The Courtier Chronicles
From the Scrapbook.
Nov 17, 2008, Vol. 14, No. 09
The Courtier Chronicles
It's been difficult, it really has, but THE SCRAPBOOK has read every last bit of triumphalist commentary on Barack Obama's election. The International Code of Punditry compels us. Some of the analysis, we are happy to report, has been sober and thought-provoking. And there's no doubt that the election of America's first black president is a historic milestone.
But most of the punditry has been--and we say this with as much understatement as we can muster--a bunch of bull. So we've been keeping a file of the over-the-top reactions to The One's ascendance. Here are some of the worst. Be prepared to gag.
"Some princes are born in palaces. Some are born in mangers. But a few are born in the imagination, out of scraps of history and hope. Barack Obama never talks about how people see him: I'm not the one making history, he said every chance he got. You are. Yet as he looked out Tuesday night through the bulletproof glass, in a park named for a Civil War general, he had to see the truth on people's faces. We are the ones we've been waiting for, he liked to say, but people were waiting for him, waiting for someone to finish what a King began. . . .
"Barack Hussein Obama did not win because of the color of his skin. Nor did he win in spite of it. He won because at a very dangerous moment in the life of a still young country, more people than have ever spoken before came together to try to save it. And that was a victory all its own."
--Time editor-at-large Nancy Gibbs in that magazine's November 17 issue.
"Yes, it is time to hope again.
"Time to hope that the era of racial backlash and wedge politics is over. Time to imagine that the patriotism of dissenters will no longer be questioned and that the world will no longer be divided between 'values voters' and those with no moral compass. Time to expect that an ideological label will no longer be enough to disqualify a politician.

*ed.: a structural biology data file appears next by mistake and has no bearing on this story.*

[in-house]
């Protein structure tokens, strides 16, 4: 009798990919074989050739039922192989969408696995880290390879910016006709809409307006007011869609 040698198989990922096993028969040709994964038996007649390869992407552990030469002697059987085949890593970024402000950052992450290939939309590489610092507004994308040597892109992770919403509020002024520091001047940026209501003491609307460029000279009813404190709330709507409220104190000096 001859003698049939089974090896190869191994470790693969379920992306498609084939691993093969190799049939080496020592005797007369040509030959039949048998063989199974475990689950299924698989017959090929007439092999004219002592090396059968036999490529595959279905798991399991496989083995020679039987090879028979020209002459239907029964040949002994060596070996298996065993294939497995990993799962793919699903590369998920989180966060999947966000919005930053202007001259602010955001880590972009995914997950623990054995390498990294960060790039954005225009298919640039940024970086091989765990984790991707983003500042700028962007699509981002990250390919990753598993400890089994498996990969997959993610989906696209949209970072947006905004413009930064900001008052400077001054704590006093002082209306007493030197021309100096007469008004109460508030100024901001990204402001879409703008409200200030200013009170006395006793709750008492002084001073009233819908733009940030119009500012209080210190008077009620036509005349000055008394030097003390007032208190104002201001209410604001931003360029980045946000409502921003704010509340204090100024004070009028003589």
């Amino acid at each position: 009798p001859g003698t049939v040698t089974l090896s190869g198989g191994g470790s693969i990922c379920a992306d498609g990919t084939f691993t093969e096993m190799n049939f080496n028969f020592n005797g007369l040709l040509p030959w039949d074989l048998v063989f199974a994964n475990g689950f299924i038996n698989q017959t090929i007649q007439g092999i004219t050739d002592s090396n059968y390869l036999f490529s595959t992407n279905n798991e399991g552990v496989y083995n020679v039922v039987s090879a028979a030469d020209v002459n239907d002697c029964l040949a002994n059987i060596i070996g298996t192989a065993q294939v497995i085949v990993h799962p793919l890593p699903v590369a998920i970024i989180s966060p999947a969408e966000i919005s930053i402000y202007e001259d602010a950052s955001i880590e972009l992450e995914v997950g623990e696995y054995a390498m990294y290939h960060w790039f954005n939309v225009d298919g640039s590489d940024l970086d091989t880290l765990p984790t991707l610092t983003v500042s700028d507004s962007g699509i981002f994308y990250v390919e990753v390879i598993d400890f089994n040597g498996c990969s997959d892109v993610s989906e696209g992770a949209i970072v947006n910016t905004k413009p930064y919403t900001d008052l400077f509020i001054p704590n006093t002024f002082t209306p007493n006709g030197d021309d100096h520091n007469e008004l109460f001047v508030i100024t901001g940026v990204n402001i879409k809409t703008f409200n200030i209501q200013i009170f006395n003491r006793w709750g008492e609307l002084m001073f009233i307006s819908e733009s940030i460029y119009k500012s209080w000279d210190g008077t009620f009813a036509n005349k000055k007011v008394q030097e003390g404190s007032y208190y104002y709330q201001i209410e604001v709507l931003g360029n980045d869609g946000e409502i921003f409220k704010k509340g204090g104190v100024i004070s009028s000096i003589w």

"Above all, it is time to celebrate the country's wholehearted embrace of democracy, reflected in the intense engagement of Americans in this campaign and the outpouring to the polls all over the nation. For years, we have spoken of bringing free elections to the rest of the world even as we cynically mocked our own ways of conducting politics. Yesterday, we chose to practice what we have been preaching."
--Washington Post columnist
"We will have a President who can think and feel and speak; we will have a grownup who will treat us like grownups. The Bush era is over. And the Clinton era. And the Reagan era. And the 1960s."
--New Yorker staff writer George Packer, on his blog, November 5
Those are the more cringe-worthy reactions. Other Obama supporters were simply indecipherable.
"Youths literally run the world. Kids probably have the loudest voice together than anyone."
--actress Hayden Panetierre, quoted in the October 27 Washington Post.
"The social and political narrative of the last eight years, if you're a young adult, has been 'you are the first generation of the second half of the rest of human existence.' That's a huge psychological undertaking, and I believe it's one that will someday be diagnosed on a massive scale as having led to a kind of Post Traumatic Stress Disorder. (Something has to explain away our premature obsession with 1980s nostalgia.) My generation has come to know itself as the generation that should have seen the good days, my, were they spectacular, now take off your shoes and place them on the belt.
"What Barack Obama says to me is these days are good for something."
--singer John Mayer in
"[Obama] stands on the shoulders of the crowds [in Grant Park] of four decades ago. . . . His rebellion takes the form of practicality. He has the audacity of reason."
--author Todd Gitlin, quoted
Still others focused on the more, um, tangential aspects of Obama's victory.
"Over the coming days and weeks, there will be many 'I never thought I'd see the day' pieces, but none of them will be more overflowing with 'I never thought I'd see the day'-ness than this one. I'm black, you see, and I haven't gained a pound since college. I skip breakfast most days, have maybe half a sandwich for lunch, and sometimes I forget to eat dinner. Just slips my mind. Yesterday morning, I woke up to a new world. America had elected a Skinny Black Guy president.